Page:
Many on social media in China mourned his passing. CCTV shared on social media an old segment showing Kissinger’s first secret visit to China in 1971, when he broached the possibility of establishing U.S.-China relations and met then-Premier Zhou Enlai.
Kissinger exerted uncommon influence on global affairs long after he left office. In July, for instance, he met Xi Jinping in Beijing while U.S.-Chinese relations were at a low point.
Japanese Prime Minister Fumio Kishida paid tribute to Kissinger, praising his contributions to the peace in the region, especially his role in normalizing U.S.-China relations, saying he learned a lot from the former diplomat.
“I myself had the privilege of meeting him in person a number of times since I was younger and had the honor of learning from his insights,” Kishida told reporters in Tokyo.
“Henry Kissinger’s strategy and excellence in diplomacy has shaped global politics throughout the 20th century,“ European Commission President Ursula von der Leyen said in a statement posted on X. “His influence and legacy will continue to reverberate well into the 21st century.”
Kissinger initiated the Paris negotiations that ultimately provided a face-saving means to get the United States out of a costly war in Vietnam.
Nixon’s daughters, Tricia Nixon Cox and Julie Nixon Eisenhower, said their father and Kissinger enjoyed “a partnership that produced a generation of peace for our nation.”
“Dr. Kissinger played an important role in the historic opening to the People’s Republic of China and in advancing détente with the Soviet Union, bold initiatives which initiated the beginning of the end of the Cold War,” the Nixon daughters said in a statement. “His ‘shuttle diplomacy’ to the Middle East helped to advance the relaxation of tensions in that troubled region of the world.”
Former British Prime Minister Tony Blair said he was “in awe” of Kissinger.
“Of course, like anyone who has confronted the most difficult problems of international politics, he was criticized at times, even denounced,” Blair said. “But I believe he was always motivated not from a coarse ‘realpolitik,’ but from a genuine love of the free world and the need to protect it. He was a problem solver, whether in respect of the Cold War, the Middle East or China and its rise.”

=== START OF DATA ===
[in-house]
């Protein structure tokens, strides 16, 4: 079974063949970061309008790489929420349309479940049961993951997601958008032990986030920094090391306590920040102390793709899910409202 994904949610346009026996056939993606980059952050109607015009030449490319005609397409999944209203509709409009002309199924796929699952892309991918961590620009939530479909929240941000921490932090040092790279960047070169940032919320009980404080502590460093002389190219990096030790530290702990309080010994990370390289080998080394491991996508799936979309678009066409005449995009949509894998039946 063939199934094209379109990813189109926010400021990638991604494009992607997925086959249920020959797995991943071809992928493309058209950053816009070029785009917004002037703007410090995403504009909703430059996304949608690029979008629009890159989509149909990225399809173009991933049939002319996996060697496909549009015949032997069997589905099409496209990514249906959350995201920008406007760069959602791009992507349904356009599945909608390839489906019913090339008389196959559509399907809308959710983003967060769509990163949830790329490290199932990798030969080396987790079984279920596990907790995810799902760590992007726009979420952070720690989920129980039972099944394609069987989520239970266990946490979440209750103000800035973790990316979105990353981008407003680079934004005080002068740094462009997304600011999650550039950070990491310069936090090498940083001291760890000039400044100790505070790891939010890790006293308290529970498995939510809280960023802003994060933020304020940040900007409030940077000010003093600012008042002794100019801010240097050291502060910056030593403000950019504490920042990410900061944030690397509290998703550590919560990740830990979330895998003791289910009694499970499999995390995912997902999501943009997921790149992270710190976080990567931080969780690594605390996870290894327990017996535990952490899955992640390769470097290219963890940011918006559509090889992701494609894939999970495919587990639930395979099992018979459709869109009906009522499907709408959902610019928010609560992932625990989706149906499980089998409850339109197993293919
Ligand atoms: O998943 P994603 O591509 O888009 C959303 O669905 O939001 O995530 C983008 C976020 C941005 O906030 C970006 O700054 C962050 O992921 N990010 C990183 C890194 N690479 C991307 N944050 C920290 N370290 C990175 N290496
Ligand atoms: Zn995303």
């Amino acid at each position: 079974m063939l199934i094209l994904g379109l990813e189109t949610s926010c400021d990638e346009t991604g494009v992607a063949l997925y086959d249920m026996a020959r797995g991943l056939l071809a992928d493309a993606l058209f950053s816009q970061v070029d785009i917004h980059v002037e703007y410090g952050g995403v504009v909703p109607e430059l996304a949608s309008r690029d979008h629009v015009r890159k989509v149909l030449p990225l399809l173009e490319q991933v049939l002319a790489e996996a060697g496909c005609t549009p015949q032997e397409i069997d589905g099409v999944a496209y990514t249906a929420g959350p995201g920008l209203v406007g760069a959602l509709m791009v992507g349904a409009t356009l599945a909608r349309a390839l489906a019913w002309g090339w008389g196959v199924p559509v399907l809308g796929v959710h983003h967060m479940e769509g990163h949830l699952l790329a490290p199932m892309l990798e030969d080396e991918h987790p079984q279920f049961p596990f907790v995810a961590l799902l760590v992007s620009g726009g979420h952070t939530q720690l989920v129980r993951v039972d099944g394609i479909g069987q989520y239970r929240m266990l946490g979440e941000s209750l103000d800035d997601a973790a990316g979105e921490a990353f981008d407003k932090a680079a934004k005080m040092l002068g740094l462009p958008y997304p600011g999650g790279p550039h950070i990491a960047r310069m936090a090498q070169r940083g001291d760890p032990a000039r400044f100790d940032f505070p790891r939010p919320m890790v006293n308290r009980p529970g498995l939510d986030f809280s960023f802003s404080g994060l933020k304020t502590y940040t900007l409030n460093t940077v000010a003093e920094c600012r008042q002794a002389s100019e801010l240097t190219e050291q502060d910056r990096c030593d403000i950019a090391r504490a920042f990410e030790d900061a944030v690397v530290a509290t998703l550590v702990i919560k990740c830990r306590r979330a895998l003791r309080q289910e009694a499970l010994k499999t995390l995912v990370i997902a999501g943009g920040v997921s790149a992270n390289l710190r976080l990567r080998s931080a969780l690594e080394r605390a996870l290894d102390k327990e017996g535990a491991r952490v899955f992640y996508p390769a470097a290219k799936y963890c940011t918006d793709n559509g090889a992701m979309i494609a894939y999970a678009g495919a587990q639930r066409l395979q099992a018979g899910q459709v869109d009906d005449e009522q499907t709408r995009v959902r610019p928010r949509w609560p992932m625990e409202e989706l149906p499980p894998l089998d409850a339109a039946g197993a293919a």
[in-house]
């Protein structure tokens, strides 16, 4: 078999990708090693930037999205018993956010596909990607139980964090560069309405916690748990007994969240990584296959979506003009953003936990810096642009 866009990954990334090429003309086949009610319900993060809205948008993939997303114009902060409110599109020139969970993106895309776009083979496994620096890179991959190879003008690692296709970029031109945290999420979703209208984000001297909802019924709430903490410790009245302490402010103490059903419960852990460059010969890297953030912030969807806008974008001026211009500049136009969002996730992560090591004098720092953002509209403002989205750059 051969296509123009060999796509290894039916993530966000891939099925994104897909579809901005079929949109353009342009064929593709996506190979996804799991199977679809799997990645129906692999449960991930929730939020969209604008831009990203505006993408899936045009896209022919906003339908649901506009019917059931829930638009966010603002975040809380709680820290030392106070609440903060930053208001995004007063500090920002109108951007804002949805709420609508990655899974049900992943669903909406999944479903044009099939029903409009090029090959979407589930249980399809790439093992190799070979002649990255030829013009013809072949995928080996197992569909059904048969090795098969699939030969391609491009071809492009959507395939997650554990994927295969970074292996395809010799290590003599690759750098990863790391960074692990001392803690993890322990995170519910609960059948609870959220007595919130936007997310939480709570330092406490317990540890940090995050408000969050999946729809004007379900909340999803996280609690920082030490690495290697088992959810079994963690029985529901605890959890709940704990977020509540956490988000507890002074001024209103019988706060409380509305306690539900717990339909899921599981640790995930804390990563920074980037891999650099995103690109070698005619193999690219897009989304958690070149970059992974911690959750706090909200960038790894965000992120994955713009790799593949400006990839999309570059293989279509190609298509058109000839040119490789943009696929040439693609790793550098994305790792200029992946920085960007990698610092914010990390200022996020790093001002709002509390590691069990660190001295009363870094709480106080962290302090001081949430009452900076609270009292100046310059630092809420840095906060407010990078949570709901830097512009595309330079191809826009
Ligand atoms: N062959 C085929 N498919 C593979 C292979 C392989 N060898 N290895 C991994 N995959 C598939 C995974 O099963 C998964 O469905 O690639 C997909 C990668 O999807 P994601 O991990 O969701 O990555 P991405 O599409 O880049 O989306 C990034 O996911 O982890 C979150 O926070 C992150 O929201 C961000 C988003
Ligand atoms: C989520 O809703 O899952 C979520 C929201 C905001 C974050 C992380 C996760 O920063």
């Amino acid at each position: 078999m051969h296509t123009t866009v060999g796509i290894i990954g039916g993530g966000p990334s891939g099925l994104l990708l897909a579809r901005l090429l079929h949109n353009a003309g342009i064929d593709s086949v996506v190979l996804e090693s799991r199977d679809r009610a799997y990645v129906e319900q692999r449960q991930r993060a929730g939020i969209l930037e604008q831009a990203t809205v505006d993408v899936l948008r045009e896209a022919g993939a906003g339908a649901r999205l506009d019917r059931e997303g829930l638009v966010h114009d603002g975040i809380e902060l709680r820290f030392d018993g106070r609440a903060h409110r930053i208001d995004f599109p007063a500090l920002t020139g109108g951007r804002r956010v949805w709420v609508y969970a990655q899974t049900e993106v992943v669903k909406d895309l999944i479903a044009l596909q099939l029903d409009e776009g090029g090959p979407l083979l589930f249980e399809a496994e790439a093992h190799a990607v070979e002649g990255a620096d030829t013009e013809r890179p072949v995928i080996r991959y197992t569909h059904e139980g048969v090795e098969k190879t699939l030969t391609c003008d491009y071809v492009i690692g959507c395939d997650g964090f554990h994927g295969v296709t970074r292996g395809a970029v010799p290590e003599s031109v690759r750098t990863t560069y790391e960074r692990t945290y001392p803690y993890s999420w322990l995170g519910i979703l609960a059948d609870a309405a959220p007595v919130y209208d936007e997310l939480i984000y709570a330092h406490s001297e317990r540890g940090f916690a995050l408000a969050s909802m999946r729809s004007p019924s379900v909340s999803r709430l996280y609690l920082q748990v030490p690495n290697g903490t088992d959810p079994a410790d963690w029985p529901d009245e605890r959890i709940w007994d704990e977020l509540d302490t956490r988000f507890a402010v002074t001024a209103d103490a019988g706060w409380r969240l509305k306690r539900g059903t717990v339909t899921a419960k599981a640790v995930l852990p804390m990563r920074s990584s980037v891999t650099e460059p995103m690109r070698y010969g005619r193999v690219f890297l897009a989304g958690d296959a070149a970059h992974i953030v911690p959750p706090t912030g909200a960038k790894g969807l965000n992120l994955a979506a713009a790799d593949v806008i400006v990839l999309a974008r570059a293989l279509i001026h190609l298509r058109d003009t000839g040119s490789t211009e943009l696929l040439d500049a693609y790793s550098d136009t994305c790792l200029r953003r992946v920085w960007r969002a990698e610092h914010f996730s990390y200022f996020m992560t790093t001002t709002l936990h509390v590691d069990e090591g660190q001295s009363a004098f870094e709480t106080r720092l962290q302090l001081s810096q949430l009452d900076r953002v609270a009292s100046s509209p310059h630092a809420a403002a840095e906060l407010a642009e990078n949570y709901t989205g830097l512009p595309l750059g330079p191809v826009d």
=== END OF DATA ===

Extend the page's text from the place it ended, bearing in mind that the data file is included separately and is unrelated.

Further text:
Israeli President Isaac Herzog said as he met U.S. Secretary of State Antony Blinken in Tel Aviv that Kissinger “laid the cornerstone of the peace agreement, which (was) later signed with Egypt, and so many other processes around the world I admire.”
Blinken said Kissinger “really set the standard for everyone who followed in this job” and that he was “very privileged to get his counsel many times, including as recently as about a month ago.”
Russian President Vladimir Putin said in a message to Kissinger’s wife that he was “a wise and far-sighted statesman” and his name “is inextricably linked with a pragmatic foreign policy line, which at one time made it possible to achieve detente in international tensions and reach the most important Soviet-American agreements that contributed to the strengthening of global security.”
Leaders of Kissinger’s native Germany paid tribute to the former diplomat, a Jew who fled Nazi rule with his family in his teens.
In a message of condolences to Kissinger’s family, President Frank-Walter Steinmeier wrote that “with his détente and disarmament policy, Henry Kissinger laid the foundation for the end of the Cold War and the democratic transition in eastern Europe” which led to Germany’s reunification.
By FOSTER KLUG and GEIR MOULSON Associated Press
Moulson reported from Berlin. AP journalists around the world contributed to this report.
WASHINGTON (AP) — President Joe Biden and former President Donald Trump are poised to move much closer to winning their party's nominations during the biggest day of the primary campaign on Tuesday, setting up a historic rematch that many voters would rather not endure.
PARIS — French lawmakers on Monday overwhelmingly approved a bill to enshrine abortion rights in France's constitution, making it the only country to explicitly guarantee a woman’s right to voluntarily terminate a pregnancy
The historic move was proposed by President Emmanuel Macron as a way to prevent the kind of rollback of abortion rights seen in the United States in recent years, and the vote during a special joint session of France's parliament drew a long standing ovation among lawmakers.
Have an idea for a story, or know of an event we should cover? We want to hear about it!
The National Herald is the paper of record of the Greek Diaspora community. Through independent journalism, we bring news to generations of Greek-Americans, with stories on the individual, community and international level. Visit and support our 106 year-old sister publication Εθνικός Κήρυξ.
You’re reading 1 of 3 free articles this month. Get unlimited access to The National Herald. or Log In